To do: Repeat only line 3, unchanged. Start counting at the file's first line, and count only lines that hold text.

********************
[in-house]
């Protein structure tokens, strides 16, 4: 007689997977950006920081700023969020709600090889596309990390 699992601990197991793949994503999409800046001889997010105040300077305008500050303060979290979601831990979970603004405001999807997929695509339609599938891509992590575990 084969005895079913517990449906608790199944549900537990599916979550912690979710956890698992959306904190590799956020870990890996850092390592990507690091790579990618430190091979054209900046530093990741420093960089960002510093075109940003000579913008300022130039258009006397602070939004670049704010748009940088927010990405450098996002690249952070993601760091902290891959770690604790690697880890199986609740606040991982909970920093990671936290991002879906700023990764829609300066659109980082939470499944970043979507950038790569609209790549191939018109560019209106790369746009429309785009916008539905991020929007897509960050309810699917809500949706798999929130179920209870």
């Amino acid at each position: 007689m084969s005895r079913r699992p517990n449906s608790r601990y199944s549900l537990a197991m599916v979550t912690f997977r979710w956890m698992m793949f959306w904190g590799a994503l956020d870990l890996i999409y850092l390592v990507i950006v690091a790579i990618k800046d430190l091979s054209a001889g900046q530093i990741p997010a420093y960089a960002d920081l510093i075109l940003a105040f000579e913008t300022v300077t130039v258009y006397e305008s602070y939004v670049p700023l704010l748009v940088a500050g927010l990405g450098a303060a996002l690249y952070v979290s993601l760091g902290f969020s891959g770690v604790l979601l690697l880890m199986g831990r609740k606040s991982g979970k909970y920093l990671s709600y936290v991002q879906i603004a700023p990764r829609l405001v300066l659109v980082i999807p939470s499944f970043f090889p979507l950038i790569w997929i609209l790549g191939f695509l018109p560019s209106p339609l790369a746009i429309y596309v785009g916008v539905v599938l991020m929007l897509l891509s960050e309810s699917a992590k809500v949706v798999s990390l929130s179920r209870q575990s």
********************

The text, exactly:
């Amino acid at each position: 007689m084969s005895r079913r699992p517990n449906s608790r601990y199944s549900l537990a197991m599916v979550t912690f997977r979710w956890m698992m793949f959306w904190g590799a994503l956020d870990l890996i999409y850092l390592v990507i950006v690091a790579i990618k800046d430190l091979s054209a001889g900046q530093i990741p997010a420093y960089a960002d920081l510093i075109l940003a105040f000579e913008t300022v300077t130039v258009y006397e305008s602070y939004v670049p700023l704010l748009v940088a500050g927010l990405g450098a303060a996002l690249y952070v979290s993601l760091g902290f969020s891959g770690v604790l979601l690697l880890m199986g831990r609740k606040s991982g979970k909970y920093l990671s709600y936290v991002q879906i603004a700023p990764r829609l405001v300066l659109v980082i999807p939470s499944f970043f090889p979507l950038i790569w997929i609209l790549g191939f695509l018109p560019s209106p339609l790369a746009i429309y596309v785009g916008v539905v599938l991020m929007l897509l891509s960050e309810s699917a992590k809500v949706v798999s990390l929130s179920r209870q575990s």